Participation in Halloween-related activities will resume to pre-pandemic levels, with 69% of consumers planning to celebrate the holiday this year, up from 65% in 2021 and comparable to 68% in 2019, according to the National Retail Federation (NRF)’s annual survey conducted by Prosper Insights & Analytics. With the spike in participation, total Halloween spending is expected to reach a record $10.6 billion, exceeding last year’s record of $10.1 billion.
“Halloween is an exciting time for many families, and that enthusiasm is reflected in the number of Americans who plan to celebrate the holiday this year,” said Matthew Shay, president and CEO, NRF. “As consumers continue to return to pre-pandemic behaviors, retailers are prepared to meet that demand and help make this holiday a fun and memorable one.”
The top ways consumers plan to celebrate include handing out candy (67%), decorating their home or yard (51%), dressing up in costume (47%), carving a pumpkin (44%) and throwing or attending a Halloween party (28%). Similar to last year, one in five plan to dress their pet up in a costume.
Consumers plan to spend $100 on average for Halloween candy, décor, cards and costumes. This amount is on par with last year’s record of $103 and is the second highest in the survey’s history.
While total spending on costumes, decorations and candy is expected to reach record levels, there was a slight drop in spending on greeting cards. Unsurprisingly, costumes account for the biggest area of Halloween purchases. Spending on kids’ and adult costumes is expected to total $2.9 billion, the highest amount since 2017. Pet spending is expected to exceed last year’s record high, reaching $710 million.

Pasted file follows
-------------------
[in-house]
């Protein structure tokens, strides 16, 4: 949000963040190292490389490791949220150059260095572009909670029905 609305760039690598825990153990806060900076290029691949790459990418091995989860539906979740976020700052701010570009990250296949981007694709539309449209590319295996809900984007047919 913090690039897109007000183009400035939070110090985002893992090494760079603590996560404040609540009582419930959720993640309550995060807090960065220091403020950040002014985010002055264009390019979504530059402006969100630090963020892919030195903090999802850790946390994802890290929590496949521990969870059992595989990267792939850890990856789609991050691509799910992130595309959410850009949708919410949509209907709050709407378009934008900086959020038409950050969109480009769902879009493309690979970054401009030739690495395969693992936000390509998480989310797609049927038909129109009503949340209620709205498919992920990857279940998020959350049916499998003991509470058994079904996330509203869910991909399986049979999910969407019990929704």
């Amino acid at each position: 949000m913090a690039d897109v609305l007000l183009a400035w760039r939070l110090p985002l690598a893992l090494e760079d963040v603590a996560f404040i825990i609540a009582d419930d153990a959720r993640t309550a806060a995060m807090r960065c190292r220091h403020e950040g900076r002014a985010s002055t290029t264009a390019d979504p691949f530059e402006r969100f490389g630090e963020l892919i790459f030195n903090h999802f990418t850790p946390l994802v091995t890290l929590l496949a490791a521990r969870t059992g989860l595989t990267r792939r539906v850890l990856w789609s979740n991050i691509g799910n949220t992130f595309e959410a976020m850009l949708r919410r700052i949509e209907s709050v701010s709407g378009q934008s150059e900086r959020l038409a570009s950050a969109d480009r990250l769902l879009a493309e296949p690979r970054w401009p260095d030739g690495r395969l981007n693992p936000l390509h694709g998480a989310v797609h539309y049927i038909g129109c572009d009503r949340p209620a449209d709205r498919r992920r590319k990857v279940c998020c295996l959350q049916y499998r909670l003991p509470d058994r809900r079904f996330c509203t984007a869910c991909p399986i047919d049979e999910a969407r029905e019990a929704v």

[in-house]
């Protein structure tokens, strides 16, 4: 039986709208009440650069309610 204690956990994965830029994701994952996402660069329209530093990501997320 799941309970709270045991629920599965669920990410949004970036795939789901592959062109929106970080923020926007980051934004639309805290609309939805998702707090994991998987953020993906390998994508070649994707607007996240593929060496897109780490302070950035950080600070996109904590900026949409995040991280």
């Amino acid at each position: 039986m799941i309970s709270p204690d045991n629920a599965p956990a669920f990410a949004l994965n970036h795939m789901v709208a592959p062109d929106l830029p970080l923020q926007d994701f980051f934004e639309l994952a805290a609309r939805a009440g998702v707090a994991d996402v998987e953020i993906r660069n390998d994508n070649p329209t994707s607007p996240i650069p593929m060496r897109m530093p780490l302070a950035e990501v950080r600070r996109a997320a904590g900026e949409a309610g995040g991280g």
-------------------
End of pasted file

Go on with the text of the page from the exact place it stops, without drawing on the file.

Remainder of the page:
Similar to recent years, Halloween enthusiasts will once again start their shopping early, with nearly half (47%) beginning in September or earlier. Forty percent plan to purchase their items at discount stores, 36% will go to specialty Halloween or costume stores and 31% will shop online.
The leading source of Halloween costume inspiration remains from online searches (36%), while one-quarter say they will look within retail stores and 19% will get ideas from friends and family.
“Social media is playing an increasingly important role in consumer behavior, and Halloween is no different,” said Phil Rist, Prosper Insights Executive Vice President of Strateg. “Younger consumers, particularly those under the age of 25, will look to platforms like Instagram and TikTok for costume inspiration this year.”
Costumes Ranked: Children
More than 2.2 million children plan to dress as Spiderman, more than 1.9 million as their favorite princess, more than 1.6 million as a witch, and more than 1.3 million will dress as a ghost. Batman and other superheroes are tied for fifth most popular costume, with 1.2 million children each planning to dress in character.
Costumes Ranked: Adults
Of those planning to dress up for Halloween, 70% of adults already know what their costumes will be this year. More than 5.3 million adults plan to dress like a witch, more than 1.7 million as a vampire, more than 1.5 million as a ghost, and more than 1.4 million as a pirate. And tied for fifth place, more than 1.2 million adults are planning a cat costume and another 1.2 million say they will dress up as Batman.
Costumes Ranked: Pets
The most popular costumes for pet lovers include a pumpkin (9%), a hot dog (5%), a bat (4%), a bumblebee (3%) and a witch (3%).
The survey asked 8,283 consumers about Halloween shopping plans. It was conducted September 1-6 and has a margin of error of plus or minus 1.1 percentage points.